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What Reading Fantasy Books Taught Me About My Anxiety and Depression


I have always been a lover of fantasy. There is something appealing about grand adventures, a dark force personified, sensational abilities, battles and a happy ending. The details change, but a lot of fantasy has these basic elements, and I fall in love with it every time.

Real life seems so much more messy in comparison. There is no singular goal of a grand quest we’re on. There isn’t an evil general we can blame for all bad things, or a wise old wizard showing us the way. We don’t have these sensational abilities. Very few of us are put in situations where we feel heroic — there’s usually no big mountain top and battle cry moment. “Happily ever after” doesn’t seem to exist.

During my first bout of deep depression, I stopped living my own life. Instead, I lived the lives of characters. Physically, I went to school, did my homework, ate and slept. In between all of this, down to when I was walking through the hallways of my high school, I was reading. During this particular time, my escape was the series “The Wheel of Time” by Robert Jordan. Fifteen thick books were able to fill the gap times in my life, and the funny thing is, I started noticing real life again because of the books. More important than that, I was finding strength through the books. The characters overcoming their trials helped me access my own strength again.

J.R.R. Tolkien (“The Lord of the Rings”) and C.S. Lewis (“The Chronicles of Narnia”) both wrote how they wanted people to read their books, and then look at the world around them with more wonder as a result. They wanted their books to amplify the reader’s perception of the real world. (Fun side fact — they were also best friends).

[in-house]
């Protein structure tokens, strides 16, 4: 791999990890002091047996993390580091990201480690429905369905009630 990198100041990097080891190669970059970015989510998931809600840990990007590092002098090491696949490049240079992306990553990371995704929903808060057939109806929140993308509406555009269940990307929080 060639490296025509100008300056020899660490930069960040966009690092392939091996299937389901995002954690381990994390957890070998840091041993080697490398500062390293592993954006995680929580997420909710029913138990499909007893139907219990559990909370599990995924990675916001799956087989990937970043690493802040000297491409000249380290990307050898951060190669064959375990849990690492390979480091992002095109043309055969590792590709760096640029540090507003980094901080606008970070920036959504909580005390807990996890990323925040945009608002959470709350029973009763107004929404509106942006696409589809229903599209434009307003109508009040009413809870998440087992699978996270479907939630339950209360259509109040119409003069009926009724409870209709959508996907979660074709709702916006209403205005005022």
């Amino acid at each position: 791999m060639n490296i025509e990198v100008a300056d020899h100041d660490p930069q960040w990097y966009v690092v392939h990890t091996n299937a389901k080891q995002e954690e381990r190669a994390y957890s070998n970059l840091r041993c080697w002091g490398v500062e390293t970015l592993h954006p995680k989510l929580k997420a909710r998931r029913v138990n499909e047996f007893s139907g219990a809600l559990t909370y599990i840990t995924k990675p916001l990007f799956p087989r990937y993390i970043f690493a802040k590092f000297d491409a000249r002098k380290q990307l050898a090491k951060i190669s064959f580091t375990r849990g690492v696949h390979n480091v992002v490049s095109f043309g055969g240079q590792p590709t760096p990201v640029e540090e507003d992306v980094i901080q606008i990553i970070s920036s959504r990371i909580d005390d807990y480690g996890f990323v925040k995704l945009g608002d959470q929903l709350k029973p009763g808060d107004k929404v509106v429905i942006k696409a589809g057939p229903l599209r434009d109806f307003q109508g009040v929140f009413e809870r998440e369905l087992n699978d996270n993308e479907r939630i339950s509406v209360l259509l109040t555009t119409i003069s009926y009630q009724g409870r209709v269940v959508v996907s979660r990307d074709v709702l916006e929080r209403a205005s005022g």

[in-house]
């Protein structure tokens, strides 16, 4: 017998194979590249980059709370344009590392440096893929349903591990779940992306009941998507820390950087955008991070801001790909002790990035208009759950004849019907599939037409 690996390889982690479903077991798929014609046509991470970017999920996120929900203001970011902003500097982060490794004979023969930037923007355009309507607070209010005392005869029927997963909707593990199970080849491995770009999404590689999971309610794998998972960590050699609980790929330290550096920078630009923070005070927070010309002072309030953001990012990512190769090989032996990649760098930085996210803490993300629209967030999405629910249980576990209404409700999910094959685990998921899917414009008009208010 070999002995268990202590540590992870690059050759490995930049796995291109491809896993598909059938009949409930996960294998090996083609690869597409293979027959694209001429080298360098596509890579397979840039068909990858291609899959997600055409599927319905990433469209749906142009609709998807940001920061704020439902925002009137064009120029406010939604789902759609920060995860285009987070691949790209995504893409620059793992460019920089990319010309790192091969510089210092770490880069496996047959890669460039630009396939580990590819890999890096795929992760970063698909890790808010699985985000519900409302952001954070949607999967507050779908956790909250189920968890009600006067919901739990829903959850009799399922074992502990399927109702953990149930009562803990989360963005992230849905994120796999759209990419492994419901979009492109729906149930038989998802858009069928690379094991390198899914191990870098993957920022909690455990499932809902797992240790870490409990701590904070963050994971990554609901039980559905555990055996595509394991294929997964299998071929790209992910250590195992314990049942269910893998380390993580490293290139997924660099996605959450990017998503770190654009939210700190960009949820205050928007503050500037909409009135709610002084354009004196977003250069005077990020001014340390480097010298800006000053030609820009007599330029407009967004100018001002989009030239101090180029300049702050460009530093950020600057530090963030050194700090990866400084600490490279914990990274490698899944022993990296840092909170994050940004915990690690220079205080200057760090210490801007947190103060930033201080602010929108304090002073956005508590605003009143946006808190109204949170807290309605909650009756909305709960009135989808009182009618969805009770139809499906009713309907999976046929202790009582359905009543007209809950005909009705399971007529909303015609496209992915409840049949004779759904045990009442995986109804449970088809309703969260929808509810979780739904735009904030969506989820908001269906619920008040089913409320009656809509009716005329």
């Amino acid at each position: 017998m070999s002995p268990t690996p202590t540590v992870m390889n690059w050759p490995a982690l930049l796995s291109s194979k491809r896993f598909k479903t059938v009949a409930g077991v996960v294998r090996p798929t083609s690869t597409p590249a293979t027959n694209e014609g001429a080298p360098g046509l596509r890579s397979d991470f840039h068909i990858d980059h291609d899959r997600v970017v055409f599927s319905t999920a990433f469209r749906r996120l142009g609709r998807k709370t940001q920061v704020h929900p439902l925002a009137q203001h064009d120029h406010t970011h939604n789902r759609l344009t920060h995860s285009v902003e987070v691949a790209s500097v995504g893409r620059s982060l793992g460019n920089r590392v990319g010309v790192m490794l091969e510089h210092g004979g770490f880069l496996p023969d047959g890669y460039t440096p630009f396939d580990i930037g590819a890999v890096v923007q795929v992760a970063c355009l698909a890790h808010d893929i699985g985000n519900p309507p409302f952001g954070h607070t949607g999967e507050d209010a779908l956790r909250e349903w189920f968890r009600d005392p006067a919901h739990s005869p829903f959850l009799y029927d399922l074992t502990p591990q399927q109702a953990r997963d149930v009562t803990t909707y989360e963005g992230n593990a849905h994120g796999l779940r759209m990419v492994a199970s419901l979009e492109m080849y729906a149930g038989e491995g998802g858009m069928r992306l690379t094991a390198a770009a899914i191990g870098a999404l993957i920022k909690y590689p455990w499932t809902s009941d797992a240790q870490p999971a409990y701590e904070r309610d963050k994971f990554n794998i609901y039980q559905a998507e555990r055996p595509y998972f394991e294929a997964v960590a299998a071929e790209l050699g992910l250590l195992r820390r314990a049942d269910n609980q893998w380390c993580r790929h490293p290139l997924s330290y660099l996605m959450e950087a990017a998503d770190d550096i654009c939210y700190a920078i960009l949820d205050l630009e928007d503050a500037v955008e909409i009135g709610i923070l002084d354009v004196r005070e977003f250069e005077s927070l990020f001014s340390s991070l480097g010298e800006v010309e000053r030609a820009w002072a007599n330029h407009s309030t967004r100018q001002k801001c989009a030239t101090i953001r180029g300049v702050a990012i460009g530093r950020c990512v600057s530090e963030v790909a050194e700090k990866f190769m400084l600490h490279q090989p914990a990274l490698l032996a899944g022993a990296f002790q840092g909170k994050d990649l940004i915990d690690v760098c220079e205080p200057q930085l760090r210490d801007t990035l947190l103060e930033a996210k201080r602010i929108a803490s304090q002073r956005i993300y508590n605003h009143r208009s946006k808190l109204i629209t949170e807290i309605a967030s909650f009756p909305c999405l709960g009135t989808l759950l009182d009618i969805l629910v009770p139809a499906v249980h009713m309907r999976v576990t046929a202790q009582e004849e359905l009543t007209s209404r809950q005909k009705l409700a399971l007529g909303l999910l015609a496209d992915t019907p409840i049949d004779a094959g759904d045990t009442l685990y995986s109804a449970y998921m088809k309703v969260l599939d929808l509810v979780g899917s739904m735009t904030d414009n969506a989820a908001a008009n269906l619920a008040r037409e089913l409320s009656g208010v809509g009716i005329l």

So, let’s look at the real world again.

1. Singular Goal/Grand Quest: 

Defeat depression? Live a good life? Find the meaning of life? OK, we’ll come back to that.

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2. Dark Force Personified:

Depression and anxiety, I’m looking at you. The crushing presence, the feeling of twisting blackness, the real life dementors sucking the soul from you and trying to keep you from living. You may not be a physical being, but I will smite you nonetheless.

3. Entourage: 

We may not have wizards, but we do have grandparents, teachers, coaches and various other mentors. We may not have a knight who has sworn to protect us, but we do have friends who will fight with you until there is no fight left. I may not have a magical talking cat, but my dog can always make me smile. And even in the times when we’re separated from them, alone in the dark cave of depression, they are caring for you and possibly trying to dig through the cave in to get to you.

4. Sensational abilities:

While there are people who are able to do astonishing things physically or artistically, I want to focus on those who are sensational emotionally. Those who have depression fight back the dark every single day. You’re the dam holding against the dark tide, the line of knights keeping the black army from reaching the city of your heart. Do you know how much strength that takes? How much bravery? You are amazing!

5. Heroic Mountain Top Moment: 

I think it would be easier if real life worked this way. There’s a big moment of adrenaline when the only thing on your brain is defeating the dark and protecting loved ones and you do some big heroic thing. Real life is so much harder, because you’re defeating and protecting in little ways every single day. Instead of a quick sprint, you need the endurance for the marathon. But, that also means there are a million times a day you do something heroic. It can be as simple as getting out of bed. Some days, that’s an act of bravery for me.

We’re all heroes of our own stories. We all have our own battles against some form of darkness. We all have the potential to be brave, the strength to keep fighting another day. While “happily ever after” may not happen, “happy” is still possible, and can be reached.

Oh, look, I just found my quest.

“Fairy tales do not tell children the dragons exist. Children already know that dragons exist. Fairy tales tell children the dragons can be killed.” — G.K. Chesterton

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